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Topic: Debt, Matches 15 quotes.



Living Within Our Means

We talk constantly about balancing the budget. We are not balancing the budget. Debts are mounting higher in our national administration and I suppose in our state government as well as in our municipal governments. I recognize the fact that many municipalities are actually embarrassed because they cannot get the means with which to discharge their public obligations. It may be that such strenuous circumstances will be necessary to teach us that publicly as well as privately we have to live within our means, for there is just one way for every institution as well as every individual to get out of its or his debts and that is by spending less than we receive and applying the difference to the liquidation of our liabilities. That is the only way to get out of debt. It is a very simple process, and yet it is a very hard thing to do and requires a tremendous amount of stamina to undertake the job.

Source: Elder Stephen L. Richards
General Conference, October 1932

Topics: Debt



Perplexing Situations

Our government is now very much in the condition that it was at that early time. Demands are made upon it which are exceedingly difficult to comply with. The soldiers of our country are in an ugly mood because their requests are not granted. The resources of the country are not sufficient to meet the demands made upon it, notwithstanding the great increase in taxes which has recently been levied. The bulletin boards, while this conference has been in session, have announced that the budget of the government is still five hundred million dollars short of balance. What is the result going to be? I do not know; I do not want to assume the responsibility of indicating, but I do know that there are some things which will help. I do know that Elder Richards this afternoon has declared to you in plain terms some of the things that must be accomplished. There is about ten billions of dollars of gold in the world. Our national debt is twenty billions of dollars. What the debt of other nations of the world is I do not now, I have not taken the time to determine, but this I do know, that the World war cost about two hundred billions of dollars, and that does not take into consideration the amount which was paid for the restoration of property destroyed, nor does it take into consideration the fact that I believe nearly ten millions of men, if I remember the figures correctly, were either killed or permanently disabled and taken away from the forces which create the industries of the world. So that altogether I calculate that at least two hundred and fifty billions of dollars was the cost of that great war. Will the debt ever be paid? It never will. That goes without saying. Some part of it may be, I do not know. No one will deny the fact that the government at present is confronted with perplexing situations, questions of great import. How they are to be solved men appear not to know, and I do not know. One thing that I do know, is that the American people are capable of solving these problems if the voice of the people coud be heard. I have faith in the sold of these American people which God has brought to this land. He has said, and I am only repeating his words, that the nation shall persist, that it shall be able to meet any emergency that shall arise if it will only, as I have stated, have faith in the God of the land, who is Jesus Christ.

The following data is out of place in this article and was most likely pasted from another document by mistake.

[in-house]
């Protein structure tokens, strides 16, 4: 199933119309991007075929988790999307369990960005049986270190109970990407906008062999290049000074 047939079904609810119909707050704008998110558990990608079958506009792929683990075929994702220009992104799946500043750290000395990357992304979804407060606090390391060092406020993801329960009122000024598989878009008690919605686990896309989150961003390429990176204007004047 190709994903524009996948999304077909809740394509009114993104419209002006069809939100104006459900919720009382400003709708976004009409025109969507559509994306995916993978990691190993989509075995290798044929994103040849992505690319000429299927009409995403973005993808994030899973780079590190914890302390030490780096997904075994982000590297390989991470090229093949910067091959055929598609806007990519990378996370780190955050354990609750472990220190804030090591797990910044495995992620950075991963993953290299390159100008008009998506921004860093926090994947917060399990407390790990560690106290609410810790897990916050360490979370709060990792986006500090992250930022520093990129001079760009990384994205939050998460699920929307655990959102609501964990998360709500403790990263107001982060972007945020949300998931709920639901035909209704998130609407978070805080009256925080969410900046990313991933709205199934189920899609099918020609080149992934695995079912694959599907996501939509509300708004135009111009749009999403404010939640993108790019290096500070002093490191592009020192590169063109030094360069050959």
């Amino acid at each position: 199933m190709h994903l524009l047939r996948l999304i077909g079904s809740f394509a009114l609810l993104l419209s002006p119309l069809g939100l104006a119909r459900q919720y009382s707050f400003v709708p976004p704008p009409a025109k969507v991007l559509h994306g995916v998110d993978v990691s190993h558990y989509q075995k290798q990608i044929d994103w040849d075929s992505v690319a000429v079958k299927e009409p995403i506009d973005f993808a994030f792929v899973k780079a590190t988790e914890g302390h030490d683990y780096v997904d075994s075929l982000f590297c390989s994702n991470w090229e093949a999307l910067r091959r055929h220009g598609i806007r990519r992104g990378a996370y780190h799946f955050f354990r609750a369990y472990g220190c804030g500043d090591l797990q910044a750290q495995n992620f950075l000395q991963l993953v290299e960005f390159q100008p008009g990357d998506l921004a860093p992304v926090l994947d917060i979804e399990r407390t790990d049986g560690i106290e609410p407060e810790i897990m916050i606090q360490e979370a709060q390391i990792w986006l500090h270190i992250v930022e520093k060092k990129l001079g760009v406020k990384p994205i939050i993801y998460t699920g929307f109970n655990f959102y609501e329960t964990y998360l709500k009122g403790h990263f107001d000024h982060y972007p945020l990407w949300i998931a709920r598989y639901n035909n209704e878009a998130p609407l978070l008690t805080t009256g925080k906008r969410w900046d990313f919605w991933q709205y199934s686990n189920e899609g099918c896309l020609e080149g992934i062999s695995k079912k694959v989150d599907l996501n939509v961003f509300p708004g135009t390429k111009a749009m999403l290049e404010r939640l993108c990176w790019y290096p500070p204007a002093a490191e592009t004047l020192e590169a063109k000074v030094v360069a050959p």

Source: President Anthony W. Ivins
General Conference, October 1932

Topics: Debt; Taxes; War



How The Depression May Be Overcome

Every intelligent person who is familiar with current events, knows that a cloud of financial depression, the like of which has never before been known, hovers over the world, so dark and ominous that the sunshine of hope can scarcely penetrate it.